Exploring the temperate leaf microbiome: From natural forests to controlled experiments and urban environments


The aerial surfaces of plants, the phyllosphere, harbors a diverse community of microorganisms. The increasing awareness of the potential roles of phyllosphere microbial communities calls for a greater understanding of their structure and dynamics in natural and urban ecosystems. To do so, we characterized the community structure and assembly dynamics of leaf bacterial communities in natural temperate forests of Quebec by comparing the relative influence of host species identity, site and time on phyllosphere bacterial community structure. Second, we tested the value of characterizing a tree’s complete phyllosphere microbial community through a single sample by measuring the intra-individual, inter-individual and interspecific variation in leaf bacterial communities. Third, we quantified the relationships among phyllosphere bacterial diversity, plant species richness, plant functional diversity and identity and plant community productivity in a biodiversity-ecosystem function experiment with trees. Finally, we compared tree leaf bacterial communities in natural and urban environments, as well as along a gradient of increasing anthropogenic pressures. The work presented here thus offers an original assessment of the dynamics at play in the tree phyllosphere.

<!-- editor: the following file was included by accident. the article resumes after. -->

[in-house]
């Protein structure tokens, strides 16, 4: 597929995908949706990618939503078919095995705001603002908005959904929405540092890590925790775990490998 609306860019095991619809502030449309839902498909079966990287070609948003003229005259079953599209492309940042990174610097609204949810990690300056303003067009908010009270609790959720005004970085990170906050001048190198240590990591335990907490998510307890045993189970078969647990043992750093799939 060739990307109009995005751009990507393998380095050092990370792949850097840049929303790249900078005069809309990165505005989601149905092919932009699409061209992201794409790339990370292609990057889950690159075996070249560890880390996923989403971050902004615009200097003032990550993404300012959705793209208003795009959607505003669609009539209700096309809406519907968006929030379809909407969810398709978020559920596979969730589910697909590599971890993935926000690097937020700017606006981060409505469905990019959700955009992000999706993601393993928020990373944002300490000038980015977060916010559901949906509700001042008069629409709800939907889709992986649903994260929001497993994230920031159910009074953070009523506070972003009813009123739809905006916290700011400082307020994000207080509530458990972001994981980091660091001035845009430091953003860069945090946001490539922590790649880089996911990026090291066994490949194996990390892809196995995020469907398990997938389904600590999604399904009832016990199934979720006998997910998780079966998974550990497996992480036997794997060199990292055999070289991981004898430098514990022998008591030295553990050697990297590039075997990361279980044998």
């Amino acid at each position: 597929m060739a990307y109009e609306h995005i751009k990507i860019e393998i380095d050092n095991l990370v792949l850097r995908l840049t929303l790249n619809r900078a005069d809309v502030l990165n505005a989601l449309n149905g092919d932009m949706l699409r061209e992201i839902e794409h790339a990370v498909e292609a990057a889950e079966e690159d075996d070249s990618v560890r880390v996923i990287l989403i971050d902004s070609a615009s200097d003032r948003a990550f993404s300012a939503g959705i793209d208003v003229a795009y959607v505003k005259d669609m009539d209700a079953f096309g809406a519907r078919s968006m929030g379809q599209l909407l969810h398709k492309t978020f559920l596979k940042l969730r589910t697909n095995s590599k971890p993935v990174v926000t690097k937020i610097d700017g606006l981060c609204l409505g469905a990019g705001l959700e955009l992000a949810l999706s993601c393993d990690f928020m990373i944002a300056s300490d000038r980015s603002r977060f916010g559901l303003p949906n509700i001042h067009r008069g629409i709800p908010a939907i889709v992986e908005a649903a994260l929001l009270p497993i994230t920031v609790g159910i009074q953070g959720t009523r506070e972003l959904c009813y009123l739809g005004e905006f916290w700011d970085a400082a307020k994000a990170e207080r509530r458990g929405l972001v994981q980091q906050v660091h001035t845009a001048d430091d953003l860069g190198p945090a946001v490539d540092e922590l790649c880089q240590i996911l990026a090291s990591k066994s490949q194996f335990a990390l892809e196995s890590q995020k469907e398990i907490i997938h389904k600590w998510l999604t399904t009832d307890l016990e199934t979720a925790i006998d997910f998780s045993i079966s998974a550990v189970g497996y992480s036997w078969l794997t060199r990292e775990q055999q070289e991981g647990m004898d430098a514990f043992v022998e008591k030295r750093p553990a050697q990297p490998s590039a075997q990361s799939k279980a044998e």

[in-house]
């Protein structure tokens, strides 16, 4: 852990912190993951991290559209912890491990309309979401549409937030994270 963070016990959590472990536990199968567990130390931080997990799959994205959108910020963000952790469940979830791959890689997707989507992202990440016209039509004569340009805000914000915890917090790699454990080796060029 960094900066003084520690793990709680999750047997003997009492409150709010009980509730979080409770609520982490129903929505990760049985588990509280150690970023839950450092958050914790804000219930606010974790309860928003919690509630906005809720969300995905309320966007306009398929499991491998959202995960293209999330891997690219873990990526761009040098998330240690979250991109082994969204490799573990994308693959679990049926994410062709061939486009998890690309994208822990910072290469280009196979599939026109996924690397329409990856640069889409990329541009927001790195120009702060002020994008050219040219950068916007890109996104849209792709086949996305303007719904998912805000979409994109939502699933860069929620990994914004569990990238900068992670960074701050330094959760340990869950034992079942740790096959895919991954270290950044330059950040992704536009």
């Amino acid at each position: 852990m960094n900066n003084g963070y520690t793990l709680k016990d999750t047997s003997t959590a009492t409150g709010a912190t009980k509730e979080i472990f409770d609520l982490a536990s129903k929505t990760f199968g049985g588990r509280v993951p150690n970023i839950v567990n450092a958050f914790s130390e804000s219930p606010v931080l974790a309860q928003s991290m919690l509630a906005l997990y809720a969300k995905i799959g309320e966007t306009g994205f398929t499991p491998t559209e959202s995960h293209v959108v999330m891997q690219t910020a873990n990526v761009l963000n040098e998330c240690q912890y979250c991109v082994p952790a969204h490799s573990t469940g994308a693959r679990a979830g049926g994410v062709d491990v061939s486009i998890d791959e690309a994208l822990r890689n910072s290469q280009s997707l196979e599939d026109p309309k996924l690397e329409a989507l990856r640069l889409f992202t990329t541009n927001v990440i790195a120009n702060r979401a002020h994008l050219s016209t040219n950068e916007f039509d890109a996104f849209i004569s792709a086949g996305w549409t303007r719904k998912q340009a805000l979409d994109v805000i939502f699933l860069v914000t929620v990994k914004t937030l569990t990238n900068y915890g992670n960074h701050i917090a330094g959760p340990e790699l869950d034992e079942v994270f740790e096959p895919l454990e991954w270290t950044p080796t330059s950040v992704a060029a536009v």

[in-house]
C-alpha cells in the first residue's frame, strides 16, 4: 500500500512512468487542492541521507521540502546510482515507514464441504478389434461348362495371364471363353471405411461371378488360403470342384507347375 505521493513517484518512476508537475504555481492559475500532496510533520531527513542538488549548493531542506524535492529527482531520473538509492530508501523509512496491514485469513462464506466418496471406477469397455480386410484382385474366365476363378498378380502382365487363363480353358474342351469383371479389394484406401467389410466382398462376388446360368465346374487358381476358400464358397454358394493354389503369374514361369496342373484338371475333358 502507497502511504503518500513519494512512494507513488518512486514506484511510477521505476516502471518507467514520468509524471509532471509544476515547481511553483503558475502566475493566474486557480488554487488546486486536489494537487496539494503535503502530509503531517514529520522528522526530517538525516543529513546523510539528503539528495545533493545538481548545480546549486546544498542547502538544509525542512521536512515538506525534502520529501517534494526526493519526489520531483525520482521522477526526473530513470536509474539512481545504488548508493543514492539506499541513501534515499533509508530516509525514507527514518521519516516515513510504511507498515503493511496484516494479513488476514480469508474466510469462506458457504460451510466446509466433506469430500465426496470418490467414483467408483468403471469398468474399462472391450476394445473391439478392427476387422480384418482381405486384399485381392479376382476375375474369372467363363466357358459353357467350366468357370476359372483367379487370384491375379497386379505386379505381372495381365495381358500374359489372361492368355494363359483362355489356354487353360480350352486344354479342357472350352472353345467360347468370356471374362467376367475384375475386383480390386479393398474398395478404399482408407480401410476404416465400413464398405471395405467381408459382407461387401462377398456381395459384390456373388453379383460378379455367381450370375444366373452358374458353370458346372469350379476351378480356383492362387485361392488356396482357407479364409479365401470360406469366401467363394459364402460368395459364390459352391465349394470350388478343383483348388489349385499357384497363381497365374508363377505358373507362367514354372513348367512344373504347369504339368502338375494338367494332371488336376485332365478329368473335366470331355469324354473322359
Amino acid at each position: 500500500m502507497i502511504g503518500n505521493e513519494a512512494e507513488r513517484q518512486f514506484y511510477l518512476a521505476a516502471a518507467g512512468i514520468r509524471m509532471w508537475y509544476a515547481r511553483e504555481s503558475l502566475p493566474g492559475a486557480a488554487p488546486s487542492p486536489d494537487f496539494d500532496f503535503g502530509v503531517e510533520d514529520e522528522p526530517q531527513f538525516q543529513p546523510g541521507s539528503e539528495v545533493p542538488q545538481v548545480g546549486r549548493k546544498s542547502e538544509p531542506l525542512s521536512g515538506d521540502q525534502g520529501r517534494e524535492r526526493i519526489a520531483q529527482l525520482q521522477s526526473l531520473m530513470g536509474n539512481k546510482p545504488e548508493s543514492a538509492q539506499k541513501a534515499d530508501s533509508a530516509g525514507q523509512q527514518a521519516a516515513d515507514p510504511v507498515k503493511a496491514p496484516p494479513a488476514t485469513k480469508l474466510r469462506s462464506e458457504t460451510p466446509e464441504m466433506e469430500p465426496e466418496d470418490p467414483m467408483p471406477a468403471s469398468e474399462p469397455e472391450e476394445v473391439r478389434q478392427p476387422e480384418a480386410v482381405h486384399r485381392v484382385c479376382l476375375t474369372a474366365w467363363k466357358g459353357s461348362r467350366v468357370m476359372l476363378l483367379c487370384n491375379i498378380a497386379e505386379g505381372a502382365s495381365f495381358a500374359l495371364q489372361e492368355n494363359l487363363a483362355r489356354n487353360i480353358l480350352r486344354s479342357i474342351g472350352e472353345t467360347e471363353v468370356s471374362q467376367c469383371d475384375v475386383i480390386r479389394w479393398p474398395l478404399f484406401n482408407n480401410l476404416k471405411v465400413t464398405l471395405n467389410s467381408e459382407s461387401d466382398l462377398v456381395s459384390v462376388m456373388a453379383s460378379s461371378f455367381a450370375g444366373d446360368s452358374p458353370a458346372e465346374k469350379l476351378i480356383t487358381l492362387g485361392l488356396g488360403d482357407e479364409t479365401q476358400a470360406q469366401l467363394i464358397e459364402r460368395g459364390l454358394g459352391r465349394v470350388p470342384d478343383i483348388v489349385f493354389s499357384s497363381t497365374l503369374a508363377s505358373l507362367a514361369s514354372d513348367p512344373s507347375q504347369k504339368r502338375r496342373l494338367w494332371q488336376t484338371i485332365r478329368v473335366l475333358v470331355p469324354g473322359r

Isabelle Laforest-Lapointe, Ph.D.

Dr. Isabelle Laforest-Lapointe, a Postdoctoral Research Fellow in the Arrieta lab at the departments of Physiology & Pharmacology and Pediatrics at University of Calgary, Canada. Dr. Laforest-Lapointe received her Ph.D. from Université du Québec à Montréal (UQAM), Montreal, Canada, and her research interests include microbial ecology, from host-microbe interactions to ecosystem dynamics. She is a recipient of the Alberta Childrens Hospital Research Institute Postdoctoral Fellowship Excellence Award and Cumming School of Medicine Postdoctoral scholarship.